The Last Furlong

Comments on the race of life.

Bringing our treasure “home”

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I grew up in a town strangely nicknamed “the last Outpost of the British Empire” because of its very Britishness. I used to stand under the statue of Queen Victoria and study the intricate decoration of her gown and the orb and sceptre in her hands. She seemed so regal. I used to admire the green copper dome of the old Parliament Buildings. It seemed so solid, standing there. These experiences introduced me to a feeling of pride in my history and the idea that my ancestors had struggled and worked in the past so that I could have a future better than theirs.

The clock that stood on my Nan’s mantelpiece is now on mine – I brought it back to its home – England. My ancestors took it out in 1820 as part of their very special luggage for their African adventure. I wonder if it stood in the corner of the tent as they listened to the sounds of the bush or if it stayed packed in a trunk waiting for their first wattle and daub home to be built? It seems far too elegant for that. Sometime soon after they arrived someone shot a small buck and the back of the dried hooves were stuffed with silk as a pincushion. The little hooves were placed on top of the clock. It became a family tradition that they should never be separated –– and they never have.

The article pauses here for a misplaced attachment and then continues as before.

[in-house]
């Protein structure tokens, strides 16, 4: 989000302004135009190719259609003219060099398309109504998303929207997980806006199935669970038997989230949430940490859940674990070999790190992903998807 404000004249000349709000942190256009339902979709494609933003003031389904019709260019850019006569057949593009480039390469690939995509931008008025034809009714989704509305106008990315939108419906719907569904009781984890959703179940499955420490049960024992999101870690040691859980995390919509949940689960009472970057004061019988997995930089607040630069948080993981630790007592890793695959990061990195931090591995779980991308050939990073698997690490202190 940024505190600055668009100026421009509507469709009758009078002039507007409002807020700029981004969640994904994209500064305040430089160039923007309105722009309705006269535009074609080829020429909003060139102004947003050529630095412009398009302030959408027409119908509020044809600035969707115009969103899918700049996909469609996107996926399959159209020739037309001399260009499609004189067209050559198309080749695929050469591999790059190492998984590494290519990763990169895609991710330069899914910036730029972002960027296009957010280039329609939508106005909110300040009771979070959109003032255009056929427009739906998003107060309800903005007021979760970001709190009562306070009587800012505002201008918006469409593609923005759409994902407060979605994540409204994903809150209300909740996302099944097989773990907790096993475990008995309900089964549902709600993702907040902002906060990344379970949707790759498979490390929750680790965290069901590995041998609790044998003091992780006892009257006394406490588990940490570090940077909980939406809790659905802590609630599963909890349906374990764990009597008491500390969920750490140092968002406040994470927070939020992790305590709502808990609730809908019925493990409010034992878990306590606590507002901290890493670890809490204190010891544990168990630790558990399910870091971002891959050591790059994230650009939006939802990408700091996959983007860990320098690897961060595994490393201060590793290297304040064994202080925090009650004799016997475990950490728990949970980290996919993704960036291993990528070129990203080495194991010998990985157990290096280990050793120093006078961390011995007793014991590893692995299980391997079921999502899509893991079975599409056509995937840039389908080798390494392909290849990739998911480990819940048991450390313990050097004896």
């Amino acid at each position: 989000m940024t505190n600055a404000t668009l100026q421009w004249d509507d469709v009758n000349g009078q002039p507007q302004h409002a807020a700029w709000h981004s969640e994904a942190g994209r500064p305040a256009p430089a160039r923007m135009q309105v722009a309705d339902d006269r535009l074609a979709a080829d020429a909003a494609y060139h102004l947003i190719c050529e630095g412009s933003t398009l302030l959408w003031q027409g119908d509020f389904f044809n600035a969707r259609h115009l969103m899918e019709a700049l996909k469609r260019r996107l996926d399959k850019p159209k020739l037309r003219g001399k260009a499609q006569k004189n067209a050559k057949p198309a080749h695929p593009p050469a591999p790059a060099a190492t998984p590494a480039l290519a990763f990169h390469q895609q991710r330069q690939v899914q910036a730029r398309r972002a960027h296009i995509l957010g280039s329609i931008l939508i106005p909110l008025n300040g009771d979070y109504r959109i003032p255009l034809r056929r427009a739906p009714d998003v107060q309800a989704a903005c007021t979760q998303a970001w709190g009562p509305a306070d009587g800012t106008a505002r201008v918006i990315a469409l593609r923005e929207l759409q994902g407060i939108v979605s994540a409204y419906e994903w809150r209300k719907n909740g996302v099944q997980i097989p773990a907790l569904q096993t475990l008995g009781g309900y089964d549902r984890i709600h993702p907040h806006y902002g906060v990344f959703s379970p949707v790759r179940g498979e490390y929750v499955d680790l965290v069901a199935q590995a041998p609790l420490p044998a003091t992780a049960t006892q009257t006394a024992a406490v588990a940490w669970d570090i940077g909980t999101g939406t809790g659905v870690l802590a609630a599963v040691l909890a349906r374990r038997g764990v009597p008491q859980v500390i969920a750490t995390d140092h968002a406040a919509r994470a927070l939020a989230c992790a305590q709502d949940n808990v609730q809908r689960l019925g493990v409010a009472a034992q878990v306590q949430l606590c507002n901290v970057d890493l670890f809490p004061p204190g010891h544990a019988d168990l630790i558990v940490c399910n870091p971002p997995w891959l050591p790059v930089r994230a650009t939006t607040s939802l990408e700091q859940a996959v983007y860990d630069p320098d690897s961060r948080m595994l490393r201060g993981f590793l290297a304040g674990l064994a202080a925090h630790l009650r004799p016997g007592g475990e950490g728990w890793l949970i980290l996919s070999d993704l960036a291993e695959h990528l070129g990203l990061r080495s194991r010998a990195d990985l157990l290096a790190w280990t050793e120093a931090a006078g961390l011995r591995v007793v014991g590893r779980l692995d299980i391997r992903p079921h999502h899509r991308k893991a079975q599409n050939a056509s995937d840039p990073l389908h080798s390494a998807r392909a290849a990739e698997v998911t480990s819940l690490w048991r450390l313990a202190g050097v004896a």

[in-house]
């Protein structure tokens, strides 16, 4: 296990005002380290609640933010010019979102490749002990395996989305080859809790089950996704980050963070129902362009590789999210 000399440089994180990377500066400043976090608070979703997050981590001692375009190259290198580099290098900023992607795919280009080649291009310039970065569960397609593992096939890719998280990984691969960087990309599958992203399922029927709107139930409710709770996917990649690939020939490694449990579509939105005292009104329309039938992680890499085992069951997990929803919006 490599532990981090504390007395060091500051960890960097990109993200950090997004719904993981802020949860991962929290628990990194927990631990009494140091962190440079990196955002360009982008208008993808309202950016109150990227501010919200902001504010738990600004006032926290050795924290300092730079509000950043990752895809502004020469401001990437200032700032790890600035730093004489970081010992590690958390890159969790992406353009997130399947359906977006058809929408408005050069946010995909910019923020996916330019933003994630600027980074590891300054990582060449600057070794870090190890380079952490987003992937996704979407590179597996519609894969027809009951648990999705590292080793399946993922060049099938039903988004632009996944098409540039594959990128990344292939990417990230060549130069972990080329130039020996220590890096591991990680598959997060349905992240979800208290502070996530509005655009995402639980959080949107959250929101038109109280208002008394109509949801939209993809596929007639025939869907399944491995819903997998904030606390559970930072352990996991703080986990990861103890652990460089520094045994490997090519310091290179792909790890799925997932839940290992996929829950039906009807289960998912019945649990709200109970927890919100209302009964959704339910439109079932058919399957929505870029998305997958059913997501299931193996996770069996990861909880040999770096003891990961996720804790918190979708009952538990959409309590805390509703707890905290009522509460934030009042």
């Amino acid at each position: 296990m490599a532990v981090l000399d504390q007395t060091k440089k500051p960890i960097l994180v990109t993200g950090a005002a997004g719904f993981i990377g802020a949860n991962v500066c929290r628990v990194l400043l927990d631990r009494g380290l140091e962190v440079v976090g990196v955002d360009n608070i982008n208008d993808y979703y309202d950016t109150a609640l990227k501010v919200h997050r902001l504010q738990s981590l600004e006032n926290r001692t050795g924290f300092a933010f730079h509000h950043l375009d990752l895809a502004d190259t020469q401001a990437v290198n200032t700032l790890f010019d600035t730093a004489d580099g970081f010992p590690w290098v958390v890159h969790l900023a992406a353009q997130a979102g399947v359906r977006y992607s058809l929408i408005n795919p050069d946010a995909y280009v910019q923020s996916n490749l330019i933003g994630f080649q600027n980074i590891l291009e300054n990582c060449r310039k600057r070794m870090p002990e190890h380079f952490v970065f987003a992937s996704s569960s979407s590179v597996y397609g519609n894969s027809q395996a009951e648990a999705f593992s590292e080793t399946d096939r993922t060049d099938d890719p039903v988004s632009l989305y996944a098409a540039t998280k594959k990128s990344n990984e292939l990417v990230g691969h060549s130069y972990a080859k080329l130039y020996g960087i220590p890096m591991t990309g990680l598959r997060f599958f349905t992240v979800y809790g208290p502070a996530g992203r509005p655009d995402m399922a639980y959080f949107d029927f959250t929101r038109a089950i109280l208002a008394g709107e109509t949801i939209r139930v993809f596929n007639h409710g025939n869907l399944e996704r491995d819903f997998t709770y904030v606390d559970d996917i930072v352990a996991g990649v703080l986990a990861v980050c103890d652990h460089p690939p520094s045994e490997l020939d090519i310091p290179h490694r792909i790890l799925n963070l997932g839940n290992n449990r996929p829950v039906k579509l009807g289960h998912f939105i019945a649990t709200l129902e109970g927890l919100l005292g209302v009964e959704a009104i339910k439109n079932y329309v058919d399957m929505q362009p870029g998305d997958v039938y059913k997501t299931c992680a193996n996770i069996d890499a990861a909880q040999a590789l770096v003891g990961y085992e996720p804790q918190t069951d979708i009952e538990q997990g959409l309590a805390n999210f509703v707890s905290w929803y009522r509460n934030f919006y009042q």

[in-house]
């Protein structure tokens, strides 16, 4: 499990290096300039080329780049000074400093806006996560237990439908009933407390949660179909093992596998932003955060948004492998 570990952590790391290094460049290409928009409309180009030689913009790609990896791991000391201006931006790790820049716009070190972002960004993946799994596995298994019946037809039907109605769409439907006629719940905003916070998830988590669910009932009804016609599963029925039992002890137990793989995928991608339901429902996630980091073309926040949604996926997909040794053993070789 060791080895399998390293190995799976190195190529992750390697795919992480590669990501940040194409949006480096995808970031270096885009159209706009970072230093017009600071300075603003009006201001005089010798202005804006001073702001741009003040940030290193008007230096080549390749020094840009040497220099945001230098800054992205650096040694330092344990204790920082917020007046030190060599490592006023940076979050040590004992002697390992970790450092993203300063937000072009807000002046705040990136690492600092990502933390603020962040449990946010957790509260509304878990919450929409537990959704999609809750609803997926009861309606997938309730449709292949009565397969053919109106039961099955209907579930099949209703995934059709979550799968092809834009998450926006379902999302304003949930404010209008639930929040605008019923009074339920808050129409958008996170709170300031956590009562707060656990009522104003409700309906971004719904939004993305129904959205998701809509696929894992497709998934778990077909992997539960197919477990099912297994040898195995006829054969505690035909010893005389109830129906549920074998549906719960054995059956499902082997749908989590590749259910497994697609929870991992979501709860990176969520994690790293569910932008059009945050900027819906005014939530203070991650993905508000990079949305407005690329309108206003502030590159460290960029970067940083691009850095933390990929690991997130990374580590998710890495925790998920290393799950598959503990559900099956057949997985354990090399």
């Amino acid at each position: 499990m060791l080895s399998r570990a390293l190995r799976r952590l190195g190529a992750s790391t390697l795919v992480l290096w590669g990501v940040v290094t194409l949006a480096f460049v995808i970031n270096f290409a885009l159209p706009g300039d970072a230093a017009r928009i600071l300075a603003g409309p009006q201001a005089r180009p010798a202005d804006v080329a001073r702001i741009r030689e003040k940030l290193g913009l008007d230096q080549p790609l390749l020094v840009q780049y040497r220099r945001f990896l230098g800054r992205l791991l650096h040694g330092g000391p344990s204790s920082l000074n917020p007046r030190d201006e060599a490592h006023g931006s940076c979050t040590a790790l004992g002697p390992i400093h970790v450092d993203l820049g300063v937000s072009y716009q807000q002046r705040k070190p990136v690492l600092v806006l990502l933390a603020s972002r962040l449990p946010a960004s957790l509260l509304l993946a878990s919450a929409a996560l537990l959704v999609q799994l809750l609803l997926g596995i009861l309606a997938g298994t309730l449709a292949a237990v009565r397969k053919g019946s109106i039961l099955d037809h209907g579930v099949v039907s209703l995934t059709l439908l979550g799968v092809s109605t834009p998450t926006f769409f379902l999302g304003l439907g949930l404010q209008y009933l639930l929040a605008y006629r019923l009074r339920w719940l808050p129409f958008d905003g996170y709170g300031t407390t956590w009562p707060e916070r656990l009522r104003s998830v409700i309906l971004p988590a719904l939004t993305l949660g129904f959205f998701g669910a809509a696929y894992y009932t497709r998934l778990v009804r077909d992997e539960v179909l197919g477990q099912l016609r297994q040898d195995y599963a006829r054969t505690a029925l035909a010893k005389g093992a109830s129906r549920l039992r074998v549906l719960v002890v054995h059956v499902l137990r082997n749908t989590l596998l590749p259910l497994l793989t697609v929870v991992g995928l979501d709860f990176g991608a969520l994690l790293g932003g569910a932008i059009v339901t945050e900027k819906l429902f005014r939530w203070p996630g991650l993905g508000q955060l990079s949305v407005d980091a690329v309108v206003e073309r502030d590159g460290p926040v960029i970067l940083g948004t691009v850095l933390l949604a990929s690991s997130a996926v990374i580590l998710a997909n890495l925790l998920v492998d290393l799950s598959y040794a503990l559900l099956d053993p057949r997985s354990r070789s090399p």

Author: Elizabeth

I'm someone also pounding the Path, just like you.. I'm retired, going into Old Age and loving my life. I'm hoping to remain happy and well for as long as possible. Old Age is not SO bad - yet!

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